And once breakfast was out of the way I sat down for the start of my marathon DVD session.

Lunch was the typical Christmas Day lunch – nibbling on bits and pieces, and then having had a suitable repose, I prepared the veg for the evening meal.

Boiled potatoes, roast potatoes, carrots, endives and sprouts – all cooked in the steamer.

Cécile came round in the late afternoon, just in time for Carry on Don’t Lose Your Head.

Not my favourite Carry-On film but one that she would understand, with lots of visual humour. High time, given the state of globalisation in the world today, that I started spreading around the spirit of Carry On humour.

So a few more films, a Christmas meal (the aforementioned plus seitan slices in onion gravy, Christmas pudding and vegan cream followed by coffee and Christmas cake), and a good chat, she went home and I went to bed.

Saturday 22nd December 2012 – I’m still here today too.

Although, given the weather, I wouldn’t have minded in the least if the world had come to an end. I can’t remember if this is the 9th or 10th consecutive day of rain but nevertheless, it’s still been very wet and once more, the four banks of solar panels haven’t received any electricity worth talking about. It’s not just the weather that’s in a depression.

I made it out today – into St Eloy-les-Mines and a quick thrash around the shops. Most importantly, I have my brussels sprouts and endives for Christmas Day now. That’s vitally important of course. They well go nicely with my roast spuds, seitan slices, stuffing and onion gravy for Christmas Dinner. That’s if I get any Christmas Dinner – the fire is playing up right now. It’s not burning, just sitting there smouldering and blowing clouds of smoke back into the room. I’ll have to look at the pipework to see whether a mouse has hibernated in the chimney.

One thing that I did do today though was to go to the launderette. There was a load of washing here and waiting for fine weather and hot water will be like waiting for Godot I imagine. There will be more chance of meeting him here right now. So a huge pile of it went into a machine and now it’s all clean.

That means clean bedding tonight and seeing as how I had a good strip-down wash this afternoon, a clean me too. Yes, a strip-down wash. If anyone thinks that I’m standing outside taking a shower in this weather they are mistaken.

Monday 2nd July 2012 – What do you think …

creeping plant growing up kwikstage scaffolding puy de dome france… about my nice environmentally-friendly scaffolding? I’ve no idea what that plant is that has decided to grow up it, but it has heart-shaped leaves and small green berries and it’s growing like crazy.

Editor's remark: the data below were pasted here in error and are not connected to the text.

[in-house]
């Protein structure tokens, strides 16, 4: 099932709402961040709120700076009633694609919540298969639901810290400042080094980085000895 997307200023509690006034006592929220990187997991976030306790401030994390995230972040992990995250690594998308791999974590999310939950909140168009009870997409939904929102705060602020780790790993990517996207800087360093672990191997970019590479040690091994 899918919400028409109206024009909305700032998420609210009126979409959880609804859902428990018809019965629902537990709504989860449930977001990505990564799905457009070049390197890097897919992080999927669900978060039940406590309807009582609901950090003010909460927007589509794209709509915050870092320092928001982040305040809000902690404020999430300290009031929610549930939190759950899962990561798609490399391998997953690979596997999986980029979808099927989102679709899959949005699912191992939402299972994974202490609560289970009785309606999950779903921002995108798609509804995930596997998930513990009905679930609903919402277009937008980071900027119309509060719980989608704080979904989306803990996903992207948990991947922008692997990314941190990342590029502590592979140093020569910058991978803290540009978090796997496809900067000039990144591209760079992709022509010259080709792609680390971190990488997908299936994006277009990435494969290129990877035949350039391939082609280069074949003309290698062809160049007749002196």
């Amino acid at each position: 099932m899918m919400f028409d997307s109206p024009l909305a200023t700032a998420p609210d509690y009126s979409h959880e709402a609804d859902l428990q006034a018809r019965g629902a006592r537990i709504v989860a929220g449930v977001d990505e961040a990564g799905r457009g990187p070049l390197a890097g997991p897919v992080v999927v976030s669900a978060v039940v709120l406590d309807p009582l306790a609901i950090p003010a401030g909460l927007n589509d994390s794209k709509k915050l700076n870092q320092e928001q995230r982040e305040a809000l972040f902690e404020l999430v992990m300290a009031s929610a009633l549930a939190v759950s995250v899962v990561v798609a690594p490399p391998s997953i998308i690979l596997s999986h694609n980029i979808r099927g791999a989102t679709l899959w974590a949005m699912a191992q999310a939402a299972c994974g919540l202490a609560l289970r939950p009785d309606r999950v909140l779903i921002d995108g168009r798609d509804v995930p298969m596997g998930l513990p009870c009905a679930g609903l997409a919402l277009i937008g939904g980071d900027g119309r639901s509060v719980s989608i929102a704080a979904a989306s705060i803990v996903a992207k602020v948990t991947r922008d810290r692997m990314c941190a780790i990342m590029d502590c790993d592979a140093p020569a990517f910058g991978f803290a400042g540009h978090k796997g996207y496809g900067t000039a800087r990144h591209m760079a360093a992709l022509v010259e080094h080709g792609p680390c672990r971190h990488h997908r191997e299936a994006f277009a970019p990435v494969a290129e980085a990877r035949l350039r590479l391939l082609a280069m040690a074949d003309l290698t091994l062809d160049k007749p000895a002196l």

Yes, you’ll notice that I’ve lowered the scaffolding. The roof is finished and, seeing as how I finished the rendering off around the front this afternoon, I’ve started to paint the woodwork with the LIDL wood treatment. That means that I have to lower the scaffolding. I’m only doing the outside now – the inside can wait until the weather is bad.

Once the woodwork is painted, then I need to paint the rendering off around the front of the lean-to so that it matches the house. For that, I need to move a pile of stuff that’s around the front, although I’ve not worked out where I’m going to put it yet. Still, It’ll All Work Out in Boomland, so they say.

Once all that is done, then I can start on my secret project, to put Krys out of her misery, or else I can carry on rebuilding the wall that you can see in the photo and then put the guttering on. Probably guttering is a good idea as Thursday I’m hoping to have the water butts for there. That’ll mean that Krys will still be in suspense for another couple of weeks.

So that was this afternoon. This morning I was on the website again, and then I was outside in the garden. Apart from tbe usual weeding, I planted another row of carrots and some more beetroot and then spent a pleasant hour thinning the cabbage and cauliflower. The sprouts need thinning too but I’m not sure where to put the ones that I pull out.

But this is all progress, isn’t it? I’ve never ever reached the thinning stage with the brassica. Usually this time of year I’m hunting for the survivors but there aren’t half some impressive plants – and all grown from seed too. 

Monday 23rd April 2012 – I’m blogging early tonight

And for two reasons too. Firstly, seeing as how this is my last night here for a while, I’m going to have an early one. And secondly, I had tea early. And that was because I was round at Bill’s for a while setting him up as he is going to be doing the communication for the Anglo-Français Group while I’m not here, and by the time I was back from Bill’s it wasn’t worth coming up here to relax for half an hour.

Tea was nice as well – I used up all of the leftovers. So it was two large spuds, an onion, some garlic, some mixed veg and some mushrooms. And while the spuds were boiling, the rest was frying and then it was all fried together and covered with mixed gravy and spices. and I’ll eat that again.

While I’m away, Liz says that she will keep an eye on the garden once or twice in exchange for the thinnings, and so I thought that I had better do a map of the garden so that she will know where everything is, now that it’s all finished.